Ellan Read

sometimes witty book reviews

Go Tell It On The Mountain

tw racial violence, family violence

go tell

First published: 1953
Found: I wanted to read at least one Baldwin work before seeing I Am Not Your Negro (2016)*
Pages/read time: 221, three days


There are people in the world for whom ‘coming along’ is a perpetual process, people who are destined never to arrive.

In strict terms this book is a slice-of-life story of John’s fourteenth birthday and the histories of the people surrounding him at the moment he is saved by the Lord. His father, Gabriel: a failed preacher and violent ‘man of God’. His mother, Elizabeth: like his father, moved North to New York and Harlem to find a better life, after a trying upbringing as a practically orphaned child living with an oppressively religious aunt in the South. His father’ sister, Florence: another woman who made her way North, who was married and widowed by an impossible man and is now dying from cancer. During the course of the day John believes his birthday to be forgotten, his brother Roy is knifed by a group of whites and finally, he finds himself writhing on the dusty floor of his church in heaven-sent agony; his father, mother and aunt praying over him anxiously.

Looking at his face, it sometimes came to her that all women had been cursed from the cradle; all, in one fashion or another, being given the same cruel destiny, born to suffer the weight of men. Frank claimed that she got it all wrong side up: it was men who suffered because they had to put up with the ways of women—and this from the time that they were born until the day they died.

John hates God because right now, the person in his life with the strongest faith his father. The man who beats him, strikes his mother and loves his younger brother Roy more. He wants to believe that white people are good, though with his brother’s brow split open by a white man’s knife, this ideal has faded in the course of just one day. What he does not know is his father’s checkered past, the identity of his biological father and his mother’s true love, that his aunt went without seeing her brother for two decades, and that his grandmother – a former slave – raised an buried half a dozen children before having Florence and Gabriel. But he does know Elisha, a brother at his church, not so much older than himself. Elisha, who’s arms and brow glisten sensually when he is in the throws of divine healing.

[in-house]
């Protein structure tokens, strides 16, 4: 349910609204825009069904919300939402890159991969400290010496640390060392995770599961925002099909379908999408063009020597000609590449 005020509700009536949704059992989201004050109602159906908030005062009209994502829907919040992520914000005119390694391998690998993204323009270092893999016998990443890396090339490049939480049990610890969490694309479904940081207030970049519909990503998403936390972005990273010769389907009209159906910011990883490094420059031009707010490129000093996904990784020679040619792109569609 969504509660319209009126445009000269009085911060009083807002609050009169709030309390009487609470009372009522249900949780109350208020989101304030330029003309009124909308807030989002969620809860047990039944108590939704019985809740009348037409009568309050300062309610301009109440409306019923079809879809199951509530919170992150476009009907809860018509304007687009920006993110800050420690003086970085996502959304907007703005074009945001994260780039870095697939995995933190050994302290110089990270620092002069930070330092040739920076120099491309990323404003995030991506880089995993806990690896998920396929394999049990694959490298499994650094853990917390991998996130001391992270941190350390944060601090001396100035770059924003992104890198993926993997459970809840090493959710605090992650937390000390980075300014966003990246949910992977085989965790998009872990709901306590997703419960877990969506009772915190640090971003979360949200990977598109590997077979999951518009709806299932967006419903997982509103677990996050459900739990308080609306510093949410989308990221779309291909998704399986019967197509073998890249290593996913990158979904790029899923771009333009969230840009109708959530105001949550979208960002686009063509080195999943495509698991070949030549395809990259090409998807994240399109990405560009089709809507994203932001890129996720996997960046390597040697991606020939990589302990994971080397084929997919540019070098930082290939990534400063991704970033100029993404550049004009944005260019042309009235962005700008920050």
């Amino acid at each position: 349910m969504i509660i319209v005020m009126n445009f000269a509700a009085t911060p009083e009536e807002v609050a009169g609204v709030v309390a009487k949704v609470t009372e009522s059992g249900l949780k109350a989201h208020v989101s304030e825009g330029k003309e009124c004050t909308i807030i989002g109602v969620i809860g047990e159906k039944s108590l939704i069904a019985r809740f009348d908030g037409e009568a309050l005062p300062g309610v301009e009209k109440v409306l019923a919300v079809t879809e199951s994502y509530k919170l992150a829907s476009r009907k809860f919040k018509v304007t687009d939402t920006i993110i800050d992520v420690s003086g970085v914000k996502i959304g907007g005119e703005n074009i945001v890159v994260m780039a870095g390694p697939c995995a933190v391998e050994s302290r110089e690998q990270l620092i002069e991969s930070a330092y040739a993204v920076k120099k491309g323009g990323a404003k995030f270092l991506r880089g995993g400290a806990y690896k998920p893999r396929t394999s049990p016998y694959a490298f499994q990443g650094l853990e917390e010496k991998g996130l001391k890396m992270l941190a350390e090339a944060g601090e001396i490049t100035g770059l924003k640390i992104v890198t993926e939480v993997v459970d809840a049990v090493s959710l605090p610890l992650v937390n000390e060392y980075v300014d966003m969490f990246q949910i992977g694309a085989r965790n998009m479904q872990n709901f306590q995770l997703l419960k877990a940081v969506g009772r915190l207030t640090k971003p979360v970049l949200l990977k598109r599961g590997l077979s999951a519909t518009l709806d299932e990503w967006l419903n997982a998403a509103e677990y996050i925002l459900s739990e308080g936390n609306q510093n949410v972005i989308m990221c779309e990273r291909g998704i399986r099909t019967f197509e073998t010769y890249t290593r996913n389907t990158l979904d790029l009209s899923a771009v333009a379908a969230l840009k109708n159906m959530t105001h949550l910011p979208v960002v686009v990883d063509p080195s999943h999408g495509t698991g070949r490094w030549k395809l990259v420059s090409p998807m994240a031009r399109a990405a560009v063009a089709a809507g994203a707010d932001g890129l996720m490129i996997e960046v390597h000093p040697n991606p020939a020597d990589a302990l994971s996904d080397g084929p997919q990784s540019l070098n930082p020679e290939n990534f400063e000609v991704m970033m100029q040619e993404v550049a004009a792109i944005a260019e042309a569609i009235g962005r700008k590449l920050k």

Here were the women who had been the cause of her aunt’s most passionate condemnation of her father – hard-drinking, hard-talking, with whiskey and cigarette-breath … [W]as she, Elizabeth, so sweetly fallen, so tightly chained, one of these women now?

James Baldwin’s writing weaves a complicated and nuanced narrative around the events of one otherwise slightly unusual but not wholly unheard of day in Harlem in mid 1950s America. This nevertheless builds to create a shocking but compelling climax. His descriptions of bodily functions and sensations do not – even in today’s supposedly forward thinking and ‘progressed’ world – fail to evoke reaction in the reader. Baldwin’s descriptions of daily human brutality are only surpassed by his revelations of the almost divinely compassionate in every day life.  This is slice-of-life narrative with all the gore, nuance and accidental beauty left in – packed in.

Nothing tamed or broke her, nothing touched her, neither kindness, nor scorn, nor hatred, nor love. She had never thought of prayer. It was unimaginable that she would ever bend her knees and come crawling along a dusty floor to anybody’s altar, weeping for forgiveness.**

The intensity with which Baldwin writes is astounding, both in it’s detail and in the sheer force that sustains such dense dialogue and descriptions for scores of pages at a time. It’s exhausting but never tedious. Baldwin’s understanding of his community, their morality, their motivations and their language is keenly evident without being (like Salmon’s Rushdie’s The Satanic Verses) bewildering to the uninitiated reader.

Go Tell It On The Mountain is, for the most part, undeniably still a very relevant and confronting text today. Baldwin does not shy from scenes of daily domestic, sexual and racial violence. Race, gender, sexuality, morality, intellectualism, religion – somehow Baldwin eloquently expresses views on all these subjects without descending into a dry and self-aggrandising treatise.

If you think To Kill a Mockingbird was ‘important’, or ‘eye-opening’ for you, then Go Tell It On the Mountain will ram home just how much you don’t, and perhaps never really will, truly understand.

*Of course, as it usually transpires, one work alone was never going to be enough
** Yes, I am quoting more than normal because I feel supremely unqualified to make any criticisms of this author

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